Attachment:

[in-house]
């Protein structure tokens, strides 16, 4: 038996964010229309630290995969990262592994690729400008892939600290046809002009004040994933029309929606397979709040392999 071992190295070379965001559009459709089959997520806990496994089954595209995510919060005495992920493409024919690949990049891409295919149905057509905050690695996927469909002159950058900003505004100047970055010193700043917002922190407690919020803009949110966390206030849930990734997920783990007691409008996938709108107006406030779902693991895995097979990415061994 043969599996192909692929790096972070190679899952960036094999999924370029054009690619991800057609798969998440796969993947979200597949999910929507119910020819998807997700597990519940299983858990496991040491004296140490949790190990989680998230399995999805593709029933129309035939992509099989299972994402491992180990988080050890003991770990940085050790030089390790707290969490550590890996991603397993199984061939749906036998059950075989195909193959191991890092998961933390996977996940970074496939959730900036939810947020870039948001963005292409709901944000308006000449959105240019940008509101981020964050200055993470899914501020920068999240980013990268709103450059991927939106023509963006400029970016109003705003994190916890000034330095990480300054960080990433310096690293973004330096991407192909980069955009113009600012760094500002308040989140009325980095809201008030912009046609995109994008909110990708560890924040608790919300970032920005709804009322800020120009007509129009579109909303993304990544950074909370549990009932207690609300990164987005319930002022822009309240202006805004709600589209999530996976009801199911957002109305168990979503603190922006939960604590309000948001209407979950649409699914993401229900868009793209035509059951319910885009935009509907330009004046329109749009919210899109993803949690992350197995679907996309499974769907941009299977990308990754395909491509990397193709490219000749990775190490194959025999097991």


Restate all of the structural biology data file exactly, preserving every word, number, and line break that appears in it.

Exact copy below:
[in-house]
């Protein structure tokens, strides 16, 4: 038996964010229309630290995969990262592994690729400008892939600290046809002009004040994933029309929606397979709040392999 071992190295070379965001559009459709089959997520806990496994089954595209995510919060005495992920493409024919690949990049891409295919149905057509905050690695996927469909002159950058900003505004100047970055010193700043917002922190407690919020803009949110966390206030849930990734997920783990007691409008996938709108107006406030779902693991895995097979990415061994 043969599996192909692929790096972070190679899952960036094999999924370029054009690619991800057609798969998440796969993947979200597949999910929507119910020819998807997700597990519940299983858990496991040491004296140490949790190990989680998230399995999805593709029933129309035939992509099989299972994402491992180990988080050890003991770990940085050790030089390790707290969490550590890996991603397993199984061939749906036998059950075989195909193959191991890092998961933390996977996940970074496939959730900036939810947020870039948001963005292409709901944000308006000449959105240019940008509101981020964050200055993470899914501020920068999240980013990268709103450059991927939106023509963006400029970016109003705003994190916890000034330095990480300054960080990433310096690293973004330096991407192909980069955009113009600012760094500002308040989140009325980095809201008030912009046609995109994008909110990708560890924040608790919300970032920005709804009322800020120009007509129009579109909303993304990544950074909370549990009932207690609300990164987005319930002022822009309240202006805004709600589209999530996976009801199911957002109305168990979503603190922006939960604590309000948001209407979950649409699914993401229900868009793209035509059951319910885009935009509907330009004046329109749009919210899109993803949690992350197995679907996309499974769907941009299977990308990754395909491509990397193709490219000749990775190490194959025999097991």